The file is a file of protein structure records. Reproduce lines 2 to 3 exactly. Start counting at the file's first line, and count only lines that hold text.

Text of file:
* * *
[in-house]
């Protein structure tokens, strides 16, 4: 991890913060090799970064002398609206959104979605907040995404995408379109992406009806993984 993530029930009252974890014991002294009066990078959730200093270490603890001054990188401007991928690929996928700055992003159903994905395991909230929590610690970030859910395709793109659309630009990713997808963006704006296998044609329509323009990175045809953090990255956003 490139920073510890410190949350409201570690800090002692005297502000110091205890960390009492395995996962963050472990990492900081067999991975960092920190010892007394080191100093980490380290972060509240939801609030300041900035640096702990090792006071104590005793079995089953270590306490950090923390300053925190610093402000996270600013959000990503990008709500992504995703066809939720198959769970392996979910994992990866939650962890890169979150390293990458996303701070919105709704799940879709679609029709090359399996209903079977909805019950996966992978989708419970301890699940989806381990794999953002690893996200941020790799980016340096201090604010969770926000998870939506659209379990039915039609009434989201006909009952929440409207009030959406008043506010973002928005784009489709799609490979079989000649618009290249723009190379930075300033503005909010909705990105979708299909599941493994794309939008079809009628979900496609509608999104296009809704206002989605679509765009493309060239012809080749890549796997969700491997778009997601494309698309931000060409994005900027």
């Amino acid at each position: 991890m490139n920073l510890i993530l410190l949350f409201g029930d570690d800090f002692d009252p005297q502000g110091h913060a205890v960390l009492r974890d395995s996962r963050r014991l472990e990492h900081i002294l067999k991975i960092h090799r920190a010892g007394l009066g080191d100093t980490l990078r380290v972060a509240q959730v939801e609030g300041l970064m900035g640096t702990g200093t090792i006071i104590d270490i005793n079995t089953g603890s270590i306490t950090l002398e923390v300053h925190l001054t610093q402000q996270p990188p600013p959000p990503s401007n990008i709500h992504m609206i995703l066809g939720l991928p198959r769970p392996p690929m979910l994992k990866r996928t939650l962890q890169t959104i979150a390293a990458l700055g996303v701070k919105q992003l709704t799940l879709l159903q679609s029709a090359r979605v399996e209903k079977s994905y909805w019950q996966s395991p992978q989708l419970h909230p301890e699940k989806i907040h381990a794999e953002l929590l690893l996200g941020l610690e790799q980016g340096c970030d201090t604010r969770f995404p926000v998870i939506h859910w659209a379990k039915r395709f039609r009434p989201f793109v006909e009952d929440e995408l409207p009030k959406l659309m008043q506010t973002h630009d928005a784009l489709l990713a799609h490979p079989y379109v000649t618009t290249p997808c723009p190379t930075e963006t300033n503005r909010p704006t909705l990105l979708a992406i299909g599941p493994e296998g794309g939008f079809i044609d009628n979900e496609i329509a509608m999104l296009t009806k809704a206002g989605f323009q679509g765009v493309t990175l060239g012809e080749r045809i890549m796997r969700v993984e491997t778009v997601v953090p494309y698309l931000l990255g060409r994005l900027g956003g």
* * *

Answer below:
């Protein structure tokens, strides 16, 4: 991890913060090799970064002398609206959104979605907040995404995408379109992406009806993984 993530029930009252974890014991002294009066990078959730200093270490603890001054990188401007991928690929996928700055992003159903994905395991909230929590610690970030859910395709793109659309630009990713997808963006704006296998044609329509323009990175045809953090990255956003 490139920073510890410190949350409201570690800090002692005297502000110091205890960390009492395995996962963050472990990492900081067999991975960092920190010892007394080191100093980490380290972060509240939801609030300041900035640096702990090792006071104590005793079995089953270590306490950090923390300053925190610093402000996270600013959000990503990008709500992504995703066809939720198959769970392996979910994992990866939650962890890169979150390293990458996303701070919105709704799940879709679609029709090359399996209903079977909805019950996966992978989708419970301890699940989806381990794999953002690893996200941020790799980016340096201090604010969770926000998870939506659209379990039915039609009434989201006909009952929440409207009030959406008043506010973002928005784009489709799609490979079989000649618009290249723009190379930075300033503005909010909705990105979708299909599941493994794309939008079809009628979900496609509608999104296009809704206002989605679509765009493309060239012809080749890549796997969700491997778009997601494309698309931000060409994005900027």
């Amino acid at each position: 991890m490139n920073l510890i993530l410190l949350f409201g029930d570690d800090f002692d009252p005297q502000g110091h913060a205890v960390l009492r974890d395995s996962r963050r014991l472990e990492h900081i002294l067999k991975i960092h090799r920190a010892g007394l009066g080191d100093t980490l990078r380290v972060a509240q959730v939801e609030g300041l970064m900035g640096t702990g200093t090792i006071i104590d270490i005793n079995t089953g603890s270590i306490t950090l002398e923390v300053h925190l001054t610093q402000q996270p990188p600013p959000p990503s401007n990008i709500h992504m609206i995703l066809g939720l991928p198959r769970p392996p690929m979910l994992k990866r996928t939650l962890q890169t959104i979150a390293a990458l700055g996303v701070k919105q992003l709704t799940l879709l159903q679609s029709a090359r979605v399996e209903k079977s994905y909805w019950q996966s395991p992978q989708l419970h909230p301890e699940k989806i907040h381990a794999e953002l929590l690893l996200g941020l610690e790799q980016g340096c970030d201090t604010r969770f995404p926000v998870i939506h859910w659209a379990k039915r395709f039609r009434p989201f793109v006909e009952d929440e995408l409207p009030k959406l659309m008043q506010t973002h630009d928005a784009l489709l990713a799609h490979p079989y379109v000649t618009t290249p997808c723009p190379t930075e963006t300033n503005r909010p704006t909705l990105l979708a992406i299909g599941p493994e296998g794309g939008f079809i044609d009628n979900e496609i329509a509608m999104l296009t009806k809704a206002g989605f323009q679509g765009v493309t990175l060239g012809e080749r045809i890549m796997r969700v993984e491997t778009v997601v953090p494309y698309l931000l990255g060409r994005l900027g956003g």